Bonus tip: To help you focus on individual words and punctuation marks, point to each word as you read it. Alternatively, use other pieces of paper to cover up all the lines of printed text except the one you’re reading.

Related: 7 characteristics that make your website copy persuasive + free checklist

 

 

woman comparing printout to info on a screen

 

5. Read it backwards

I know this sounds crazy, my friends. But trust me on this proofreading strategy because it works. When you read your copy or content backwards, you’re more likely to focus on individual words rather than sets of words or entire sentences. Without the context that comes with reading sentences normally, your brain is less likely to autocorrect mistakes. You also tend to read more slowly when you read backwards. And just like in life, it’s always good to slooow things down every once in a while.

 

6. Ask someone else to read it

The goal of reading your copy or content after a break, out loud, on paper, or backwards is to help you approach it with fresh eyes. But the reality is that if you’ve spent a lot of time writing a sales page or a marketing email, it’ll never be completely fresh to you again.

What’s another proofreading strategy you can use to make sure you’ve found every typo and error lurking in your copy or content? Have someone else read it. This can be a colleague, friend, or even a family member. Just make sure you choose someone who’s proficient in the language you’re writing in and has solid grasp of grammar (because that’s kind of important).

 

 

Need help making some final tweaks to boost the persuasive impact of your copy or content?
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7. Pair up

If you can find a willing partner, proofreading in pairs is another great strategy. How does it work? Make sure you and your partner have separate copies of your copy or content. Then choose one person to be the “reader” and the other person to be the “listener.” The reader reads the copy or content out loud to the other person. As the reader does this, the listener follows along and points out typos, grammar errors, and even awkward sentences. This proofreading strategy can take time (and some work to coordinate schedules). But you know what they say: teamwork makes the dream work.

Related: How to cut the flab and write tight copy that sells + free landing page copy template & example

 

Two men having a meeting

 

8. Hire a copyeditor or proofreader

If you’re creating copy for something super important (for example, a course launch or sales funnel resource), you probably want to be at least 99% sure that what you’re putting out into the world is error free. In this case, the best proofreading strategy to bank on is to hire a copyeditor or proofreader to review your work. It’s great to get a colleague or friend to review your draft. But they probably don’t have the same expertise and experience as a professional copyeditor or proofreader does. And they may not have the time to review your copy or content as thoroughly.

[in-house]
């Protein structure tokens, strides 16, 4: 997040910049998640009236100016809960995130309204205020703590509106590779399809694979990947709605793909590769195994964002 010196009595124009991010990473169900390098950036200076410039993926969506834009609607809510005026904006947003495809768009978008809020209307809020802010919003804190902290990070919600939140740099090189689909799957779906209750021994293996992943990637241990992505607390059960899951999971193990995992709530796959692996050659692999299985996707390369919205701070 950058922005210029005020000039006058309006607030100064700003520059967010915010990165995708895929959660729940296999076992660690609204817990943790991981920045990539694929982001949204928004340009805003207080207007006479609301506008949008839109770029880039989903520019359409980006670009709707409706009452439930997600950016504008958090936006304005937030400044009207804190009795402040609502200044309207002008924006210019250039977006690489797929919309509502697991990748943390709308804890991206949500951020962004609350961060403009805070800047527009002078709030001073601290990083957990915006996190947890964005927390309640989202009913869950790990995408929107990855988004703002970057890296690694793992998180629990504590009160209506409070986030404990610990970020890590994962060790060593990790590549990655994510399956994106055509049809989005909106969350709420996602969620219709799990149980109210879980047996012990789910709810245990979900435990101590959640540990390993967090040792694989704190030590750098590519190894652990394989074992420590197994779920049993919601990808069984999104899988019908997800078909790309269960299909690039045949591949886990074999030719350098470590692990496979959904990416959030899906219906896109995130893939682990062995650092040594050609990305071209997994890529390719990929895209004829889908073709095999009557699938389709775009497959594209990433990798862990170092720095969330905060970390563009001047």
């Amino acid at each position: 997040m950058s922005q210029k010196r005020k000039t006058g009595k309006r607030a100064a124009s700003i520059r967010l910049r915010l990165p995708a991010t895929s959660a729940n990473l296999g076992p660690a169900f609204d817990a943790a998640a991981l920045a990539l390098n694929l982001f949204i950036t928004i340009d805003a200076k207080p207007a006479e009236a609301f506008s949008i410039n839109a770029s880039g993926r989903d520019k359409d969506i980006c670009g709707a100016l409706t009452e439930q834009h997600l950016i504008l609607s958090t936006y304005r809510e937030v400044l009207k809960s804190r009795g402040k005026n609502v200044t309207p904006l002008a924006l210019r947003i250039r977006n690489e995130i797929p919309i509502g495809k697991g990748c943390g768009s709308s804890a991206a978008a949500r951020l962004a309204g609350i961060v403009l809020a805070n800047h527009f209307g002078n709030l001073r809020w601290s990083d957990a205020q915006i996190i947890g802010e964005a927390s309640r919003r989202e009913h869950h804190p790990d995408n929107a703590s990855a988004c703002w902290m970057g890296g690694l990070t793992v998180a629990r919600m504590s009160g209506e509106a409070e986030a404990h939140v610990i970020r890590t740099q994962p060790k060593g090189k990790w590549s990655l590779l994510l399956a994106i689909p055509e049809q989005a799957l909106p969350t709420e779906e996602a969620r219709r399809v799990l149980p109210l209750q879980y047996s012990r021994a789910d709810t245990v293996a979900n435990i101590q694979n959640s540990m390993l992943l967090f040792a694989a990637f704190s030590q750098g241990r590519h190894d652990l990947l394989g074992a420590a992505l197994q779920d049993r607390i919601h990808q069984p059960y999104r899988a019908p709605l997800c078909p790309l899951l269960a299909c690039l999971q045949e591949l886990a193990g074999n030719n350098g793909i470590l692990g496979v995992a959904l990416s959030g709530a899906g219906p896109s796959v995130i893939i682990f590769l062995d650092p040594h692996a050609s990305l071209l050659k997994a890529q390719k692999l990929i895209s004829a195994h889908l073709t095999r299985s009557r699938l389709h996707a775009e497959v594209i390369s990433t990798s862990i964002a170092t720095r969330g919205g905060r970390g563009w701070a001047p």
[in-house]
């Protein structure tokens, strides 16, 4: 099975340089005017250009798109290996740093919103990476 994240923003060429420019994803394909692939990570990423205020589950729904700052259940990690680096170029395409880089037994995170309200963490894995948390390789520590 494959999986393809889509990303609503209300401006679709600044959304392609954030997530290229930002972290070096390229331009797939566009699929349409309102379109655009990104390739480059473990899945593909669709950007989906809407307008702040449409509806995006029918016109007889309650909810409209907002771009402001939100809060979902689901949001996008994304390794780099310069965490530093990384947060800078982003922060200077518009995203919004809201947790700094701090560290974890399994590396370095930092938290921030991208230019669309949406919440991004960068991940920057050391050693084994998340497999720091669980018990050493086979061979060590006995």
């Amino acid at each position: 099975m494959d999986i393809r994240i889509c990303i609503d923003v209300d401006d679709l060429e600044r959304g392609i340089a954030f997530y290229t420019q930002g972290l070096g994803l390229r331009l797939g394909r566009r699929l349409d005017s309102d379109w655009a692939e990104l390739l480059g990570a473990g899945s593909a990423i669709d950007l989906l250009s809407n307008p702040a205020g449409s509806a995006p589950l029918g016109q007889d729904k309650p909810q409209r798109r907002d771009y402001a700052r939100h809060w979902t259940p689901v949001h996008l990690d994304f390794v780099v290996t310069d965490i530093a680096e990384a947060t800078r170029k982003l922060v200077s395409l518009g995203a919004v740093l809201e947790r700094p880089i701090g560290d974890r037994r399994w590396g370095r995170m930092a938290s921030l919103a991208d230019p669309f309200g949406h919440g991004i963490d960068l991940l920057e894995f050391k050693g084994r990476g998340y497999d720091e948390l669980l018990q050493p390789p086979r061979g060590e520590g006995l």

When you hire a reputable copyeditor or proofreader, you can be confident that your copy or content is being reviewed by someone who knows what they’re doing and is motivated to do a good job. So if you’re writing a particularly important piece of copy or you just don’t feel confident about your own grammar skills, hiring a copyeditor or proofreader can be a god send.

 

Choose your favourite proofreading strategies

Do you need to use all of the proofreading strategies I shared above the next time you create copy or content? No! You’re a busy bee. And I know you don’t have time for that.

So what do I recommend? For most pieces of copy or content, run an automatic spell checker (Strategy #1) and then use one of the other 7 strategies listed above. When the stakes are higher, add one or more additional strategies to the mix. And don’t be afraid to hire a professional copyeditor or proofreader. Remember, in the eyes of your audience, your credibility is priceless.

 

 

Need help making some final tweaks to boost the persuasive impact of your copy or content?
Download my free list of 476 power words.

Send me the list




 

 

8 proofreading strategies for copy and content

8 proofreading tricks to nix typos from your copy and content + free list of 476 power words
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2 thoughts on “8 proofreading tricks to nix typos from your copy and content + free list of 476 power words

  • February 7, 2019 at 3:03 am
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    Hey, Nadia. Thanks for this — it’s great.

    I was particularly pleased to see point number 7 about pairing up. Peer editing and peer proofreading are incredibly powerful tools that too many bloggers and writers simply ignore.

    I’m going to direct my readers to your post, as it reinforces the advice I’ve given them about effective proofreading as a means of maintaining credibility. Thanks again!

    Steve

    Reply
    • February 7, 2019 at 9:55 am
      Permalink

      Hi Steve.

      I agree! Going solo can seem easier, but there’s so much you can miss when you don’t have the benefit of working with someone who can bring a fresh perspective (and fresh eyes!).

      I hope your readers find this to be just as valuable as you do.

      Reply